Traefik ingress not work

Hi i create my first proxy reverse in my life, hehehe
I’m using a default configuration in site with DaemonSet

So I changed my /etc/hosts for to use de host

When I try access in my browser http://traefik-ui.minikube/
I have connection refused

In My server, doesn’t exist a service in 80 port

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kubectl get svc -n kube-system

You are going to see something similar to this (this is an example of an output in my case):

NAME                         TYPE        CLUSTER-IP      EXTERNAL-IP   PORT(S)                       AGE
kube-dns                     ClusterIP      <none>        53/UDP,53/TCP                 107m
traefik-ingress-controller   NodePort   <none>        80:31308/TCP,8080:30815/TCP   2s

We see that the traefik-ingress-controller service is becoming available on every node at port 31308the port number will be different in your cluster . So the external IP is the IP of any node of our cluster. You should now be able to access Traefik on port 80 of your Minikube cluster by requesting for port 31308:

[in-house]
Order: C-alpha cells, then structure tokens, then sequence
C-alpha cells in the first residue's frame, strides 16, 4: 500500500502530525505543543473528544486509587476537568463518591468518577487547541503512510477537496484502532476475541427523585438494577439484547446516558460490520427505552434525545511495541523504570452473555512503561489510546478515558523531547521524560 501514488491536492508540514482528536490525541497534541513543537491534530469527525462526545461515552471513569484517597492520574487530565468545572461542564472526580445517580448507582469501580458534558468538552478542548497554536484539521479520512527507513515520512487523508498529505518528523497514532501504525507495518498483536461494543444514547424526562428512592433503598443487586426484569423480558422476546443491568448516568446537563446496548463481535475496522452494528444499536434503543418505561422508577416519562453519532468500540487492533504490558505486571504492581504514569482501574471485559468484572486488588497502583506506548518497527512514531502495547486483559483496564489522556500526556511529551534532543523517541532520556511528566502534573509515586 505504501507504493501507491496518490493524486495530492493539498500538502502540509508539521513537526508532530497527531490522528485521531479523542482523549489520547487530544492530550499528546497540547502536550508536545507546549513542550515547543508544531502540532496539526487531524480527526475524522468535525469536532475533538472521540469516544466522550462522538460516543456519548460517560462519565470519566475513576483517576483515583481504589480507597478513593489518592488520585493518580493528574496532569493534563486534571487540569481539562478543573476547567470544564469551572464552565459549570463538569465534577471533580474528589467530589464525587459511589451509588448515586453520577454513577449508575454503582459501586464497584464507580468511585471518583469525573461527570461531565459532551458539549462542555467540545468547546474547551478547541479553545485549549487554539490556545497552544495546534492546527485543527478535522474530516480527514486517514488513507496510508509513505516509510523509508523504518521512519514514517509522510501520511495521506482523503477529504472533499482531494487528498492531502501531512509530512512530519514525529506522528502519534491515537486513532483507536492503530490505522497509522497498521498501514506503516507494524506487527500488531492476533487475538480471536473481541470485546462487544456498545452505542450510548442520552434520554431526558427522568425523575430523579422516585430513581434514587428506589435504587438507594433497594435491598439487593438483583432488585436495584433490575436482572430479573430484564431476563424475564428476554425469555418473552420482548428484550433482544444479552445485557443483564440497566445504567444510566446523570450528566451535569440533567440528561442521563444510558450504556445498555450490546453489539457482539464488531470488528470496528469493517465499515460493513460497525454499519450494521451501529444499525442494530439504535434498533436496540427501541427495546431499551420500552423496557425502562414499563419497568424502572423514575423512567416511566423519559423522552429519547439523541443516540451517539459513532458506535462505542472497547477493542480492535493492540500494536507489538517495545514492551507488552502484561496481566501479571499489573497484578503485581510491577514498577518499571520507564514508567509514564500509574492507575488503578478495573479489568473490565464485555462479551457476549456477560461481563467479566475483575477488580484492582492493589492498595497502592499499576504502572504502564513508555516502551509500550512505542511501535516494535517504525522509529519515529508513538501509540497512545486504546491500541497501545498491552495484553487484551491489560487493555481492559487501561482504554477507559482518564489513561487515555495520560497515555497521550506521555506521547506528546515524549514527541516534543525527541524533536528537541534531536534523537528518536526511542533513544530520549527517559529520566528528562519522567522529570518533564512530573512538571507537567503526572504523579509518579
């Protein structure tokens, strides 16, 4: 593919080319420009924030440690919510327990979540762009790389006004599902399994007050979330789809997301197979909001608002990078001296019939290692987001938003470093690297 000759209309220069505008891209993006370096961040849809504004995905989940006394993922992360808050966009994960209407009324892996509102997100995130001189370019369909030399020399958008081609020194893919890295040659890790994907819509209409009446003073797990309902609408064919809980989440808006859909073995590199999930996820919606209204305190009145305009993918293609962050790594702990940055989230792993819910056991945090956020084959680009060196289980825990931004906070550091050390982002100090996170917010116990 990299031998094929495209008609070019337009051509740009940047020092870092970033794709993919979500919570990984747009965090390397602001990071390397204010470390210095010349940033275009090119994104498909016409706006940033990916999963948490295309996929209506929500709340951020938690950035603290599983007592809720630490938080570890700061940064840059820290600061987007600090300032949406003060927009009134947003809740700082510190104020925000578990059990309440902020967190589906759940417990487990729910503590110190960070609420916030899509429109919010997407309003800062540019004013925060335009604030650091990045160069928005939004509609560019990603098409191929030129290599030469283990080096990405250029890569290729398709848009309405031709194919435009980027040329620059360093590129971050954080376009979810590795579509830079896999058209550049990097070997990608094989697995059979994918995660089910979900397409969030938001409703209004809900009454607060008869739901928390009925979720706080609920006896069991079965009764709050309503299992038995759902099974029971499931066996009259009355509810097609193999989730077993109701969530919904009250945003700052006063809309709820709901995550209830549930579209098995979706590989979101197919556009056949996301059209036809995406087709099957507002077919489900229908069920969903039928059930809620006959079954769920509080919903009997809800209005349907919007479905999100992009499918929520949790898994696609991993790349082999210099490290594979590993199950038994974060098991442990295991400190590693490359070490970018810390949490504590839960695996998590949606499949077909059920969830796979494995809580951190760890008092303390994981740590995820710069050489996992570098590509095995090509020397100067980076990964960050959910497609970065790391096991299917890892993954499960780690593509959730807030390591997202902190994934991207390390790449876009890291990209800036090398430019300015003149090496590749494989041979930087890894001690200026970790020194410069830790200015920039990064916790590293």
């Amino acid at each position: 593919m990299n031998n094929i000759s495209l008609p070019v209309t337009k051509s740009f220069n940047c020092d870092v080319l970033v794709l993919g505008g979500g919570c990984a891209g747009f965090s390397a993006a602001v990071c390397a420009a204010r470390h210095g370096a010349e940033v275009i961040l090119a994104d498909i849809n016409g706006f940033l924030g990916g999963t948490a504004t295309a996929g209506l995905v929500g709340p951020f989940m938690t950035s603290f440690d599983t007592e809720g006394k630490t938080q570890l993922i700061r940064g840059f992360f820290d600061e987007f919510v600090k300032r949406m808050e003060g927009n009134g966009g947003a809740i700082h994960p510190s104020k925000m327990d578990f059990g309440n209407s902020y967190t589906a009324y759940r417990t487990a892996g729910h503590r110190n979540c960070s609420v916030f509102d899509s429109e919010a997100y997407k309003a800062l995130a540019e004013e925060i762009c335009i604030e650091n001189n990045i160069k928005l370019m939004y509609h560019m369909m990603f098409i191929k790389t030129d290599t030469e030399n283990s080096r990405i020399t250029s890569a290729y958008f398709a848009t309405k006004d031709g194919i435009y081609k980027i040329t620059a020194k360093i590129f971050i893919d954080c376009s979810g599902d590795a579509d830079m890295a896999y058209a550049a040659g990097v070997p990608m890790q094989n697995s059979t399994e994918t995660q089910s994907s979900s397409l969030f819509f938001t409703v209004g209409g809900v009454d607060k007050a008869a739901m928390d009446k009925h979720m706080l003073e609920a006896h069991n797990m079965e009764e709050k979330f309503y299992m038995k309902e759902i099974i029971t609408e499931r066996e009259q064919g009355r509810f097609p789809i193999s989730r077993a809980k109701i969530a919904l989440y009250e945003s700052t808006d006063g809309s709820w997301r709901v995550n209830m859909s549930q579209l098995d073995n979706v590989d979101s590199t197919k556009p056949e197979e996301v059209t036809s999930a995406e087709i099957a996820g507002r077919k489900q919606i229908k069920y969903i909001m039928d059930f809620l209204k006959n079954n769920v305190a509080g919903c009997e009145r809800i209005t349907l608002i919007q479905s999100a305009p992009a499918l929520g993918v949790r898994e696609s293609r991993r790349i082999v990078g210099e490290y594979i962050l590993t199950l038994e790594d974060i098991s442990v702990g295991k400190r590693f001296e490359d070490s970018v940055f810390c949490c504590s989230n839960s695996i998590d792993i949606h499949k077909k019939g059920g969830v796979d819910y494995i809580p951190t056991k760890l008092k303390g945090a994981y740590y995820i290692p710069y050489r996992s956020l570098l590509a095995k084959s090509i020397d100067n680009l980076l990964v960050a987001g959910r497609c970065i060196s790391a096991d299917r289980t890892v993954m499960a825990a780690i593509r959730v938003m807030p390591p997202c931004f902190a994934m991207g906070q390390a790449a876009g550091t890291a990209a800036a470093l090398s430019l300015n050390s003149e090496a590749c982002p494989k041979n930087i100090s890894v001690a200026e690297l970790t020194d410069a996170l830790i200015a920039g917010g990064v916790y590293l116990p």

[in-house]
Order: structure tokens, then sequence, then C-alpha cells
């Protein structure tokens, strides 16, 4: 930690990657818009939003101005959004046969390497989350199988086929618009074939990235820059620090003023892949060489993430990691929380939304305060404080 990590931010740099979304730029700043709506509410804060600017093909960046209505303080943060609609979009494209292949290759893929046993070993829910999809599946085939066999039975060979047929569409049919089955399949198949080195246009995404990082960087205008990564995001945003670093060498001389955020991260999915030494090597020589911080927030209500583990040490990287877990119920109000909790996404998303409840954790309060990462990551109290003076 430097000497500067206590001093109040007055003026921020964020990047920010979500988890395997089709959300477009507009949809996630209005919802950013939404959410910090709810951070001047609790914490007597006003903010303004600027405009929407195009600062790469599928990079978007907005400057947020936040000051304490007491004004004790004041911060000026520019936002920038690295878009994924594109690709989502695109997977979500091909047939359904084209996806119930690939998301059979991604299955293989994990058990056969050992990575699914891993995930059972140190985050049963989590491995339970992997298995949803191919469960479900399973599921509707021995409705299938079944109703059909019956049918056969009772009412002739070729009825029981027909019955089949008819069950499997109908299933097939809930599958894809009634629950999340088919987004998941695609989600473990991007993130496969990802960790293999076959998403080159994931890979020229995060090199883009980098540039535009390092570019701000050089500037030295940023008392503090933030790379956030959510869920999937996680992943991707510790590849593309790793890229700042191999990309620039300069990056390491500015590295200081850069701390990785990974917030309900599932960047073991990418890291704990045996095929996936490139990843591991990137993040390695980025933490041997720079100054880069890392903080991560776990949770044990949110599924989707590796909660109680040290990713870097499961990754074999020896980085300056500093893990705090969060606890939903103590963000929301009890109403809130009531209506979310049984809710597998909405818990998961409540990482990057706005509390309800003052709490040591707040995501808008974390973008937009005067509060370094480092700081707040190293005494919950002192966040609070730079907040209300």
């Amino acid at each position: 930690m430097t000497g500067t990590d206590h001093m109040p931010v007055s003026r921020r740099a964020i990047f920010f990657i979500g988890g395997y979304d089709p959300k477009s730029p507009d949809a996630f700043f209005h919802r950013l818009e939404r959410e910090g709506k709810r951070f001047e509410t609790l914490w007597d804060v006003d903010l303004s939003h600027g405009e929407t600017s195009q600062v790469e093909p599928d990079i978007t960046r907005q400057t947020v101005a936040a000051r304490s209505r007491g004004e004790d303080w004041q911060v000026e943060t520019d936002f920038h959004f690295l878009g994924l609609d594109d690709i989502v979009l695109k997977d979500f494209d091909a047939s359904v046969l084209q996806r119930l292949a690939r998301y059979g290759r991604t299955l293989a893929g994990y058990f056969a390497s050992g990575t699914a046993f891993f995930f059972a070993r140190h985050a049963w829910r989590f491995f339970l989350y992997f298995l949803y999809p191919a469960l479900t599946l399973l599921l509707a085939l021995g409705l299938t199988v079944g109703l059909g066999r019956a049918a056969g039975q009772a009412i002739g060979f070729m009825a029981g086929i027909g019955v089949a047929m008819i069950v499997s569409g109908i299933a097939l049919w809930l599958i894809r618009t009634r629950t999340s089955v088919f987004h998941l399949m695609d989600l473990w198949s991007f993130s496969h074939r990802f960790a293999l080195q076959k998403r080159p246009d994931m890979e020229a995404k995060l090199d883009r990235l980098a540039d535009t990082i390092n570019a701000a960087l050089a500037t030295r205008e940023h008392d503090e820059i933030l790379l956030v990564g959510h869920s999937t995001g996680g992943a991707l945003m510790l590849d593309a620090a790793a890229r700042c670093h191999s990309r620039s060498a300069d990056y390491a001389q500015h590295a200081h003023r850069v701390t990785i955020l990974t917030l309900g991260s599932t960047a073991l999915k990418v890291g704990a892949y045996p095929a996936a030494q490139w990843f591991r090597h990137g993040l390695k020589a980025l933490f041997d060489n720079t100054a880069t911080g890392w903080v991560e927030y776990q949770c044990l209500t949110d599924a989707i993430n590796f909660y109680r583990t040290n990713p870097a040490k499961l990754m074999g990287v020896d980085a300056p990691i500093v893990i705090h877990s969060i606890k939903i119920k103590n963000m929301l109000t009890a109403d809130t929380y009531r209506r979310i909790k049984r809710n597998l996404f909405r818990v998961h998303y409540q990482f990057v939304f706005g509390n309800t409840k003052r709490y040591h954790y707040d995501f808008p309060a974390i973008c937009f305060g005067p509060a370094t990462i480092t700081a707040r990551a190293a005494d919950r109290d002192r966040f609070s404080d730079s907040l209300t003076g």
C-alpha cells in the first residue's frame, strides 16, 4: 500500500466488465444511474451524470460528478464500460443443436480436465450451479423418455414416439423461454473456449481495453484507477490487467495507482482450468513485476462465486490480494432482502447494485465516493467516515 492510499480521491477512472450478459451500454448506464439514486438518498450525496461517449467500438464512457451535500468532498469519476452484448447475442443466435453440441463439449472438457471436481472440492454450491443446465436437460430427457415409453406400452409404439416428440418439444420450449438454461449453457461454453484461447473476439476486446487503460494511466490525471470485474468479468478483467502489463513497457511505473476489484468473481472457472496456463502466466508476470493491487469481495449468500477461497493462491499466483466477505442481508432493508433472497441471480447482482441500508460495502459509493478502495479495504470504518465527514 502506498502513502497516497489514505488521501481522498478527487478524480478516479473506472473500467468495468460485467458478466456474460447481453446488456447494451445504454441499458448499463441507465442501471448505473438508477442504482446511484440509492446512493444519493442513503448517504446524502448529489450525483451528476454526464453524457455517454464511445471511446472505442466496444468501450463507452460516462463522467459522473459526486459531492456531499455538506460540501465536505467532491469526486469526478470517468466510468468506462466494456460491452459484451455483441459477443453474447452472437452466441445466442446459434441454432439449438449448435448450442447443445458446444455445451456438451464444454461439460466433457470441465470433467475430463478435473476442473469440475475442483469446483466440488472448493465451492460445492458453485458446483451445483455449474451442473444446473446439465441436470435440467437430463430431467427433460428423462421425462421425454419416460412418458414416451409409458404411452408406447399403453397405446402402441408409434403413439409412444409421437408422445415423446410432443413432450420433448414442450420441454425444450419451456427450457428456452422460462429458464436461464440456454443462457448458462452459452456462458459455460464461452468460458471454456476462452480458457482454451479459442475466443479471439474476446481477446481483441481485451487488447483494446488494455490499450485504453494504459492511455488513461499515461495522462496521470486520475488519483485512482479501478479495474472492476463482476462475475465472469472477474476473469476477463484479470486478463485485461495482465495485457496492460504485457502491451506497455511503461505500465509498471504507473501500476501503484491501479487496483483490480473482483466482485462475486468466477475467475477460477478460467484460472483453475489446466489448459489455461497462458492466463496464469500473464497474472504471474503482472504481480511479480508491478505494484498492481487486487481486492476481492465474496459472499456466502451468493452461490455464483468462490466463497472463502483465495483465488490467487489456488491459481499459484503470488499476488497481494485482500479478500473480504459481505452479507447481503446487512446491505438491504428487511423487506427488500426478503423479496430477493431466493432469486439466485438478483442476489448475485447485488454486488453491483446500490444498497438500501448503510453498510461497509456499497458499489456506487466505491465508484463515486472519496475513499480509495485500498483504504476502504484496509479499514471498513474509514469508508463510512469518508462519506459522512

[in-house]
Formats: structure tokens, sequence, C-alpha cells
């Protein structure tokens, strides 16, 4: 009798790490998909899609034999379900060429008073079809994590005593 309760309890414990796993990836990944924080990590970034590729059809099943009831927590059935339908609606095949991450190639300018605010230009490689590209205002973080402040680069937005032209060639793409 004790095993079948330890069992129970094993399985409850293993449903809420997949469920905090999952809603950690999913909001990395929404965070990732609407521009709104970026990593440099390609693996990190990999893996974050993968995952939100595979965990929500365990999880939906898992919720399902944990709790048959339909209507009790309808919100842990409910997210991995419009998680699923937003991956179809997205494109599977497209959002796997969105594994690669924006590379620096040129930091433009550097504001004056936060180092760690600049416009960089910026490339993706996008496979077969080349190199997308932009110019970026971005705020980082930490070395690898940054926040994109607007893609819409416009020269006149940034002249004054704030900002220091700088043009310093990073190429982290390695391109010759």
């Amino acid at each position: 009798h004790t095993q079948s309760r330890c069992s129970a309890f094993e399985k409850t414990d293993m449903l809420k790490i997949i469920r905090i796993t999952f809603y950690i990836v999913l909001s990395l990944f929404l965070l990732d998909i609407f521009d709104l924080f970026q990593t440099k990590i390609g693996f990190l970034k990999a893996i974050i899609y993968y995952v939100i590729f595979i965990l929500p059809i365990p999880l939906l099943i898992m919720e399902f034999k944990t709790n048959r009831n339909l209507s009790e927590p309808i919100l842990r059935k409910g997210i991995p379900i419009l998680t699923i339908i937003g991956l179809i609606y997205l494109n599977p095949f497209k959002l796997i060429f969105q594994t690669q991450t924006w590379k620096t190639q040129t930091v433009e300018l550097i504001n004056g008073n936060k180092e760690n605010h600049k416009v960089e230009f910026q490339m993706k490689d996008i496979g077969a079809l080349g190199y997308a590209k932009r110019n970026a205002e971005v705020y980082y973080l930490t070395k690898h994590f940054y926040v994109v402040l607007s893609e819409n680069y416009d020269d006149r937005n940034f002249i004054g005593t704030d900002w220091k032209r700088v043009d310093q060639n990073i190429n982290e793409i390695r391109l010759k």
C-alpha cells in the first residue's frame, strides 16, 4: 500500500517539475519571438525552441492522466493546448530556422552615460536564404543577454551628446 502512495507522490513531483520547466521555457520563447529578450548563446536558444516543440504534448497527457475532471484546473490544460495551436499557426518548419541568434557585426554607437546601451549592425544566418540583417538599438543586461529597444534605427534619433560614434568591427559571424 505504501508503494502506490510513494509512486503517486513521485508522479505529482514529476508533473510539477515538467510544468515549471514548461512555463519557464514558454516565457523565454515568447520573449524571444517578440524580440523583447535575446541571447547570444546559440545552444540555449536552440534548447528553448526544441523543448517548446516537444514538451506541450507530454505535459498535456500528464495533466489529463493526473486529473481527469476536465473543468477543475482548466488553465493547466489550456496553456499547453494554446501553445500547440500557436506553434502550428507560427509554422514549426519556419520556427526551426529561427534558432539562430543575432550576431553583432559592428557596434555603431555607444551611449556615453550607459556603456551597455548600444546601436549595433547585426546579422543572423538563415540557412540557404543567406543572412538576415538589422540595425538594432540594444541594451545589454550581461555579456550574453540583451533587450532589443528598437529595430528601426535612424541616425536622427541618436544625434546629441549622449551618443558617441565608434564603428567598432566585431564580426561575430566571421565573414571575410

$ curl $(minikube ip):31308

404 page not found

Note : We expect to see a 404 response here as we haven’t yet given Traefik any configuration.

The last step would be to create a Service and an Ingress that will expose the Traefik Web UI. From now on you can actually use the official Traefik documentation:

kubectl apply -f

Now lets setup an entry in our /etc/hosts file to route traefik-ui.minikube to our cluster.

In production you would want to set up real DNS entries. You can get the IP address of your minikube instance by running minikube ip:

echo "$(minikube ip) traefik-ui.minikube" | sudo tee -a /etc/hosts

We should now be able to visit traefik-ui.minikube:<NODEPORT> in the browser and view the Traefik web UI. In your case, if you want to visit your server (at TCP 80) you need to provide a load-balancer (there are many choices: HA-Proxy or nginx are the most popular) to redirect this traffic to traefik-ui.minikube:<NODEPORT>. Using just one single-node cluster this doesn’t make much sense, but if you had a cluster made with kubeadm (using multiple nodes) then you could see the benefit of it.

An example of setting up an NGINX LB in a multi-node cluster, would be:

cat /etc/nginx/nginx.conf

load_module '/usr/lib64/nginx/modules/';
events {
     worker_connections  1024;

stream {
     upstream stream_backend {

   server {
     listen yourpublicserverip:80;
     proxy_pass stream_backend;

Note: Replace yourpublicserverip and worker-{0,1,2} with your values

As a result, any visitor to yourpublicserverip will end-up to your ingress, which then will route the traffic to the appropriate microservice :wink:

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